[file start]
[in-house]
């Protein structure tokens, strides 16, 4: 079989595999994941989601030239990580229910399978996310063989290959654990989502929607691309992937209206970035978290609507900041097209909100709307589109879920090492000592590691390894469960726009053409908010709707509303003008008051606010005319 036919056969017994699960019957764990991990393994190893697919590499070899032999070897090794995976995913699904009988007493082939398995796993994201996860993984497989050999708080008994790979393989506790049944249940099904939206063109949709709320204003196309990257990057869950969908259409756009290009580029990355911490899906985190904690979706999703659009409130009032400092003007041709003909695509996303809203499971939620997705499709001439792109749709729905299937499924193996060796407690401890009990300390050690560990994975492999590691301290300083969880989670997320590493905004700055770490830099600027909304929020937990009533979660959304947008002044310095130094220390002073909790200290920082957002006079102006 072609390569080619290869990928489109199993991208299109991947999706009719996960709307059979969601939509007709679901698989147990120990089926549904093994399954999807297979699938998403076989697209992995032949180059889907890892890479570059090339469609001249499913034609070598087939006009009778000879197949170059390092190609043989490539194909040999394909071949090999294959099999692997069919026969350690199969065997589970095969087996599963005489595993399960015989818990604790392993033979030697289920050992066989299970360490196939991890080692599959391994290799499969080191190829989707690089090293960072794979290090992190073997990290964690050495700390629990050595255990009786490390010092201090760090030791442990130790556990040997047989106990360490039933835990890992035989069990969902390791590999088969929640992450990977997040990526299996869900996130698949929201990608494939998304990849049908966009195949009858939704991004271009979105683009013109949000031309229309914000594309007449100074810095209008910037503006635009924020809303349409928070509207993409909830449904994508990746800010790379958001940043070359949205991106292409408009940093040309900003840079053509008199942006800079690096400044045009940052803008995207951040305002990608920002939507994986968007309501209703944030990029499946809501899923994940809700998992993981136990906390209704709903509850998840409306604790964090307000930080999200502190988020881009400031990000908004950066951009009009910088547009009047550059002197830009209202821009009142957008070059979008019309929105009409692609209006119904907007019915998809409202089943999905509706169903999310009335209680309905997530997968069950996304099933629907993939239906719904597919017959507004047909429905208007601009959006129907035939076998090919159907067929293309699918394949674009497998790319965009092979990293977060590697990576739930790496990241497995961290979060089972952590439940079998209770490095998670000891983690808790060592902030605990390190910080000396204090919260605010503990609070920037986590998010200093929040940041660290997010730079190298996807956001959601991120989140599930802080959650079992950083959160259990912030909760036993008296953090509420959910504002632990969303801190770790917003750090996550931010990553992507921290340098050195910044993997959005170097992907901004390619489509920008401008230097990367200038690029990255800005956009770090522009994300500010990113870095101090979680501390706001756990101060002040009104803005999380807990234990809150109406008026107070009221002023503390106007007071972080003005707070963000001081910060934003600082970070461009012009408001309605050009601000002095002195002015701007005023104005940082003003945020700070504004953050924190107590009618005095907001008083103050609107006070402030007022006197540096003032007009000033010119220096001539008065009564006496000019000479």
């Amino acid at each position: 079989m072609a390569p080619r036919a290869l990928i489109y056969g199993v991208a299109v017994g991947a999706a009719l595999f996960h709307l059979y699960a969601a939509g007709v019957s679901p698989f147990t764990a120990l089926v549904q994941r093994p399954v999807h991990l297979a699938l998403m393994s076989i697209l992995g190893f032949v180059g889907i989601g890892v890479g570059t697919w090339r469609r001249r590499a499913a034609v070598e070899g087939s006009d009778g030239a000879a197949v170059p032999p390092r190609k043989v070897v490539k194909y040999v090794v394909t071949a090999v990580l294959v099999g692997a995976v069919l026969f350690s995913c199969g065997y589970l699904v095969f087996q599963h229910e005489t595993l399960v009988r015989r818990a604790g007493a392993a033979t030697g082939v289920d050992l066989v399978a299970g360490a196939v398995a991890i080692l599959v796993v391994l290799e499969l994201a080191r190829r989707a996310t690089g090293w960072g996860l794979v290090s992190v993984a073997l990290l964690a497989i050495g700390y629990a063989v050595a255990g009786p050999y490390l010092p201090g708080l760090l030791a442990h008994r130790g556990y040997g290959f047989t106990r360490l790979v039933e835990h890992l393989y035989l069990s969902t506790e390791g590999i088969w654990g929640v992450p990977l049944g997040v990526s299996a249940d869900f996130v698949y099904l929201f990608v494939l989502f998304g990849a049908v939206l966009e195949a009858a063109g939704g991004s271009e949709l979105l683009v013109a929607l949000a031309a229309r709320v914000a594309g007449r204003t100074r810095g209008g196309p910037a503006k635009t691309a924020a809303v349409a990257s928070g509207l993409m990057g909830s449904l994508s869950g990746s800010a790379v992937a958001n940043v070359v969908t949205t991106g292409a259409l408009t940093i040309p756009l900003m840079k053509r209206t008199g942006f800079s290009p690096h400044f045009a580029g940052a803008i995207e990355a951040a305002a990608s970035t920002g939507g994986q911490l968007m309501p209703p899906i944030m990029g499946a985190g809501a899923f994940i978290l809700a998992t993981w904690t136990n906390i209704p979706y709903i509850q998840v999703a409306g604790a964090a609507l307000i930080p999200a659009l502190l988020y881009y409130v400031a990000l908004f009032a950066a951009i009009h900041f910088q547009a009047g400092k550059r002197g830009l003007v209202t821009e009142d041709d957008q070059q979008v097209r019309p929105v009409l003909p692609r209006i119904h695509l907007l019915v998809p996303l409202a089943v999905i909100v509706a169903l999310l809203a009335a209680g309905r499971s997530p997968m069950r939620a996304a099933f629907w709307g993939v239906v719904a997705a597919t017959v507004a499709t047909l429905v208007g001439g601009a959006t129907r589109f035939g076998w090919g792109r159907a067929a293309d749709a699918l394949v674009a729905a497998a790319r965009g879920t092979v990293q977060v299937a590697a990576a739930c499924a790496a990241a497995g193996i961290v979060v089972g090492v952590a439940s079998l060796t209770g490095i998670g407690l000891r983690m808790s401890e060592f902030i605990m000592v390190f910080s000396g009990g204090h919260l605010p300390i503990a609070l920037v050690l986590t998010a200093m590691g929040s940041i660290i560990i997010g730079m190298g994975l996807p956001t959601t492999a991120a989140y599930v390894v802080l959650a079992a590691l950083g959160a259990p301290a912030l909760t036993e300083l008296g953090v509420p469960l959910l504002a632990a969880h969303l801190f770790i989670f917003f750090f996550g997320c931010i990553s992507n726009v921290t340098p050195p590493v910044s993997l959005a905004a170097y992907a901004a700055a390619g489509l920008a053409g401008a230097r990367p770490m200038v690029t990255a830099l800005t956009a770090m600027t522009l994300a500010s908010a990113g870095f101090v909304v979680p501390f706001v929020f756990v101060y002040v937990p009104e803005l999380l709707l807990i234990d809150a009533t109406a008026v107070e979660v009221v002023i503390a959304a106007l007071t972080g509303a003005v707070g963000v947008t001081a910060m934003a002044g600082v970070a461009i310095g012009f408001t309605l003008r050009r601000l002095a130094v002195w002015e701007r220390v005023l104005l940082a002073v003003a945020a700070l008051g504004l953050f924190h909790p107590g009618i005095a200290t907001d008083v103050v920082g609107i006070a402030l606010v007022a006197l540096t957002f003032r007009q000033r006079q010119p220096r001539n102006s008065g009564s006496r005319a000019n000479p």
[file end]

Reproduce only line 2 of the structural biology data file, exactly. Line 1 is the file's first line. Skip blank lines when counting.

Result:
């Protein structure tokens, strides 16, 4: 079989595999994941989601030239990580229910399978996310063989290959654990989502929607691309992937209206970035978290609507900041097209909100709307589109879920090492000592590691390894469960726009053409908010709707509303003008008051606010005319 036919056969017994699960019957764990991990393994190893697919590499070899032999070897090794995976995913699904009988007493082939398995796993994201996860993984497989050999708080008994790979393989506790049944249940099904939206063109949709709320204003196309990257990057869950969908259409756009290009580029990355911490899906985190904690979706999703659009409130009032400092003007041709003909695509996303809203499971939620997705499709001439792109749709729905299937499924193996060796407690401890009990300390050690560990994975492999590691301290300083969880989670997320590493905004700055770490830099600027909304929020937990009533979660959304947008002044310095130094220390002073909790200290920082957002006079102006 072609390569080619290869990928489109199993991208299109991947999706009719996960709307059979969601939509007709679901698989147990120990089926549904093994399954999807297979699938998403076989697209992995032949180059889907890892890479570059090339469609001249499913034609070598087939006009009778000879197949170059390092190609043989490539194909040999394909071949090999294959099999692997069919026969350690199969065997589970095969087996599963005489595993399960015989818990604790392993033979030697289920050992066989299970360490196939991890080692599959391994290799499969080191190829989707690089090293960072794979290090992190073997990290964690050495700390629990050595255990009786490390010092201090760090030791442990130790556990040997047989106990360490039933835990890992035989069990969902390791590999088969929640992450990977997040990526299996869900996130698949929201990608494939998304990849049908966009195949009858939704991004271009979105683009013109949000031309229309914000594309007449100074810095209008910037503006635009924020809303349409928070509207993409909830449904994508990746800010790379958001940043070359949205991106292409408009940093040309900003840079053509008199942006800079690096400044045009940052803008995207951040305002990608920002939507994986968007309501209703944030990029499946809501899923994940809700998992993981136990906390209704709903509850998840409306604790964090307000930080999200502190988020881009400031990000908004950066951009009009910088547009009047550059002197830009209202821009009142957008070059979008019309929105009409692609209006119904907007019915998809409202089943999905509706169903999310009335209680309905997530997968069950996304099933629907993939239906719904597919017959507004047909429905208007601009959006129907035939076998090919159907067929293309699918394949674009497998790319965009092979990293977060590697990576739930790496990241497995961290979060089972952590439940079998209770490095998670000891983690808790060592902030605990390190910080000396204090919260605010503990609070920037986590998010200093929040940041660290997010730079190298996807956001959601991120989140599930802080959650079992950083959160259990912030909760036993008296953090509420959910504002632990969303801190770790917003750090996550931010990553992507921290340098050195910044993997959005170097992907901004390619489509920008401008230097990367200038690029990255800005956009770090522009994300500010990113870095101090979680501390706001756990101060002040009104803005999380807990234990809150109406008026107070009221002023503390106007007071972080003005707070963000001081910060934003600082970070461009012009408001309605050009601000002095002195002015701007005023104005940082003003945020700070504004953050924190107590009618005095907001008083103050609107006070402030007022006197540096003032007009000033010119220096001539008065009564006496000019000479």